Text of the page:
Comparison of footwear and barefoot kinetics and kinematics during various sporting movements

Hidenori Tanikawa, Ryo Ogawa, Kengo Harato, Yasuo Niki, Takeo Nagura

Research output: Contribution to journalArticlepeer-review


BACKGROUND: The ability of athletic shoes in enhancing athletic performance is attributed to the elastic energy storage and recovery in its cushioning system, however much remains unclear about the efficacy of wearing athletic shoes and the influence of the athletic shoes on knee joint biomechanics. The aim of this study was to investigate the effects of wearing athletic shoes on the kinematics and kinetics of the knee joint during four different athletic movements, including walking, running, jumping and sidestepping. The hypothesis was that the effect of athletic shoes on knee biomechanics would differ depending on the type of movements. METHODS: Knee joint kinematics and kinetics in walking, running, jumping and sidestepping were assessed in both barefoot and shod conditions. Nineteen healthy recreational athletes participated in this study. Three dimensional joint force, joint angle, and joint moment were calculated using a three dimensional motion analysis system. The variables evaluated in this study included the time of stance phase, velocity of the movement, ground reaction force, peak joint angles, and peak joint moments in the sagittal, frontal, and transverse planes. The biomechanical variables were compared between barefoot and shod conditions using a paired t-test. RESULTS: The amplitude of the velocity and the ground reaction force were significantly greater in shod walking, running, and sidestepping. The knee flexion angle was significantly greater in shod walking, running, and jumping, while the knee flexion moment was significantly greater in shod walking and running. The abduction angle, abduction moment, and external rotation moment were significantly greater in shod sidestepping. CONCLUSIONS: Athletic footwear changes the kinematics and kinetics in the knee j oint during walking, running, j umping, and sidestepping, and the effects of the athletic footwear on knee joint motion vary depend on the types of athletic movements. A deeper understanding of how humans adapt to altered properties of the foot ground interface during different movement tasks may enhance our knowledge of the mechanisms of load regulation in human motion.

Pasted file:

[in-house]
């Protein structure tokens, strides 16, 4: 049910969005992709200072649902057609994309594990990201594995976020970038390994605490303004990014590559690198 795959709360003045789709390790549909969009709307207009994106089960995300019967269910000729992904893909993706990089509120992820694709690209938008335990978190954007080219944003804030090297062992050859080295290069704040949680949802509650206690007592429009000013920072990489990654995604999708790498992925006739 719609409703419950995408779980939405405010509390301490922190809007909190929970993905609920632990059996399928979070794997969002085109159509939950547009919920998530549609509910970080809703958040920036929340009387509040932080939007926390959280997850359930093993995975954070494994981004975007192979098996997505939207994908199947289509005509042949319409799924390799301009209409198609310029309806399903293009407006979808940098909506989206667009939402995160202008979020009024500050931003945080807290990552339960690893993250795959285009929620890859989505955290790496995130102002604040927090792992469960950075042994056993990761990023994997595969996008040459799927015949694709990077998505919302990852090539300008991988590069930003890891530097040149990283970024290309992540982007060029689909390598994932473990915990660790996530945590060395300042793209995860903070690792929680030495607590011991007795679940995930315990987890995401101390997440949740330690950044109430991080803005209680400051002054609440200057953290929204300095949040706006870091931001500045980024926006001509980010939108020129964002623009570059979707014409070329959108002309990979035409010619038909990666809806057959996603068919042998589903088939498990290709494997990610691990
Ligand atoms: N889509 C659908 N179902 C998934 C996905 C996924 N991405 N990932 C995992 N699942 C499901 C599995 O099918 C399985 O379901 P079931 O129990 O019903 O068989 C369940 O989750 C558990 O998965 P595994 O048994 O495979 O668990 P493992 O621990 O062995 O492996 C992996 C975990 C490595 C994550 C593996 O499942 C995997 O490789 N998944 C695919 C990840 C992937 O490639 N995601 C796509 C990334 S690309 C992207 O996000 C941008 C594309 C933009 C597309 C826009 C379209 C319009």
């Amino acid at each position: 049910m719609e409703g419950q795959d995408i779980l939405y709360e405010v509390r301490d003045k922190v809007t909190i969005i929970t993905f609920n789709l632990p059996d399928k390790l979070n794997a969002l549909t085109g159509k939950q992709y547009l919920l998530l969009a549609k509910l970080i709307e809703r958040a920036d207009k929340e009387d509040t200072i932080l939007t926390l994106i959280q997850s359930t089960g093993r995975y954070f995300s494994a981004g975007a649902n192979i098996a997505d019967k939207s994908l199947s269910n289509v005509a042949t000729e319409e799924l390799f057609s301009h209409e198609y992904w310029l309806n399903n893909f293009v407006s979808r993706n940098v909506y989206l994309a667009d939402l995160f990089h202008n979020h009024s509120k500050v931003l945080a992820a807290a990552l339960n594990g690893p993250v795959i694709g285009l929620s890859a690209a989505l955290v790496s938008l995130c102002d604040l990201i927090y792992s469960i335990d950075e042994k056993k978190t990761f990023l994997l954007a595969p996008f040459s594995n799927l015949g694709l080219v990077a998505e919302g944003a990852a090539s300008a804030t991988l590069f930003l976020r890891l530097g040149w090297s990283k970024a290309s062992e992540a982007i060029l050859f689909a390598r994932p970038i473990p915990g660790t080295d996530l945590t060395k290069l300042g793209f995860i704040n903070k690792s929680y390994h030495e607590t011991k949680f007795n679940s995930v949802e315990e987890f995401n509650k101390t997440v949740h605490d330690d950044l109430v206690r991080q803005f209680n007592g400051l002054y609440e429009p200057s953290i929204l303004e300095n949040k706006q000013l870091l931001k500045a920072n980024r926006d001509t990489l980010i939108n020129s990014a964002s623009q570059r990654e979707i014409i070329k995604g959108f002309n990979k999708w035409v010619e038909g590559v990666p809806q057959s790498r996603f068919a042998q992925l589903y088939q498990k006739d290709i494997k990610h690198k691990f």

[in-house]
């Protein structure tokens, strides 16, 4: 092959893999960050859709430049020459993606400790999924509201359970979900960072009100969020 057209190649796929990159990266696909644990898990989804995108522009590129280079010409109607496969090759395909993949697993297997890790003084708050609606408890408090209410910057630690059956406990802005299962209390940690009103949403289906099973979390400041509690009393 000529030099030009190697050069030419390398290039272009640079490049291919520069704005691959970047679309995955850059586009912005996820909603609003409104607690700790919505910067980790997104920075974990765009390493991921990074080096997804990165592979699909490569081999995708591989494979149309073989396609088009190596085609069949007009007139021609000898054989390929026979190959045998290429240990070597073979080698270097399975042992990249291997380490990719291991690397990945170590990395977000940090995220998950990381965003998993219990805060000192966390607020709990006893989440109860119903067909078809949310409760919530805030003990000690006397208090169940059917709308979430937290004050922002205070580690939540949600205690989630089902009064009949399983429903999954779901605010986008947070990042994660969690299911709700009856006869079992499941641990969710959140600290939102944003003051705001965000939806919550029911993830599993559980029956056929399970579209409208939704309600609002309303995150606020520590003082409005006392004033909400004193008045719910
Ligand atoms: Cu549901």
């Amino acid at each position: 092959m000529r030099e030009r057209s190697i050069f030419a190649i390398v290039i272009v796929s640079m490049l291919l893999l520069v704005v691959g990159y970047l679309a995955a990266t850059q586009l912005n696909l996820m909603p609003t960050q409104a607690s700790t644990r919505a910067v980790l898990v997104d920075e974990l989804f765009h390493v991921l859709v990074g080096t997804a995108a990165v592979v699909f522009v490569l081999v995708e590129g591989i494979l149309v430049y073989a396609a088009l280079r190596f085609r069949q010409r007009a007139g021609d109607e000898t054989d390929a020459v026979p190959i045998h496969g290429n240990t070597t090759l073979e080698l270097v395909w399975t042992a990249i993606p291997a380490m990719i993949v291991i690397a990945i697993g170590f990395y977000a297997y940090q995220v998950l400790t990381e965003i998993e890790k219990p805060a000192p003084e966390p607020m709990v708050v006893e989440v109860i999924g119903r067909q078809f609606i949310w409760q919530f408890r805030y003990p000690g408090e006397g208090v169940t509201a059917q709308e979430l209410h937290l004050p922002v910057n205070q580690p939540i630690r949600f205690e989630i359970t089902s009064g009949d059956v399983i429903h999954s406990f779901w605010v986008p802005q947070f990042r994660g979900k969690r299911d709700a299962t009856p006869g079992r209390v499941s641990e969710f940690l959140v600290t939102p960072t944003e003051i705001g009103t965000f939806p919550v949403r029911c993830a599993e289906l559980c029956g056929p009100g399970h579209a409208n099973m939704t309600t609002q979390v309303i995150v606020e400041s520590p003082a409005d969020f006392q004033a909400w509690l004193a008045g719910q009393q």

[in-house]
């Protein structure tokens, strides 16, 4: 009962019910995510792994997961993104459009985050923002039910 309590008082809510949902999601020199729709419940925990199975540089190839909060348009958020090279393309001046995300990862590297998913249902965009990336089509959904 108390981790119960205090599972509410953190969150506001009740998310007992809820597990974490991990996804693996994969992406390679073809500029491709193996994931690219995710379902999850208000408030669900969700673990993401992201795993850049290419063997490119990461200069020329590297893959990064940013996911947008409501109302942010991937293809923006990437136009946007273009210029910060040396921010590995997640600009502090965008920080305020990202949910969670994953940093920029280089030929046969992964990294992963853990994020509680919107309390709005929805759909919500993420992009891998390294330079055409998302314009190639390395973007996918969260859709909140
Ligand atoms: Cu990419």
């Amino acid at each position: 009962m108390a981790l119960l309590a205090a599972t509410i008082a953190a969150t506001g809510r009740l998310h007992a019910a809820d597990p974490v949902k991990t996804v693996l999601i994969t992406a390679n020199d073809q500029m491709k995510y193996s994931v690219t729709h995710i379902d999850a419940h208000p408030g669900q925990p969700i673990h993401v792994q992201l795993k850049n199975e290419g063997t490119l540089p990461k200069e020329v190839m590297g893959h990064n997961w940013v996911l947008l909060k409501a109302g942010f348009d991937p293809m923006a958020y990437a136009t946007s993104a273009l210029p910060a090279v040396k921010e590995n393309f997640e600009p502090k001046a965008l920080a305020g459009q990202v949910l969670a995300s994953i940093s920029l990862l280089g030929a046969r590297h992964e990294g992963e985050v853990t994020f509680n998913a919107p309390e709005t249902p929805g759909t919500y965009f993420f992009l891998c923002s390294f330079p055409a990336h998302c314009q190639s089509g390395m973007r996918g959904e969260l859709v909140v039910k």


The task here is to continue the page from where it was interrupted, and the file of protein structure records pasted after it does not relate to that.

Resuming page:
Original languageEnglish
Pages (from-to)188-195
Number of pages8
JournalGazzetta Medica Italiana Archivio per le Scienze Mediche
Issue number4
Publication statusPublished - 2017 Apr


  • Biomechanical phenomena
  • Knee
  • Shoes

ASJC Scopus subject areas

  • Medicine(all)


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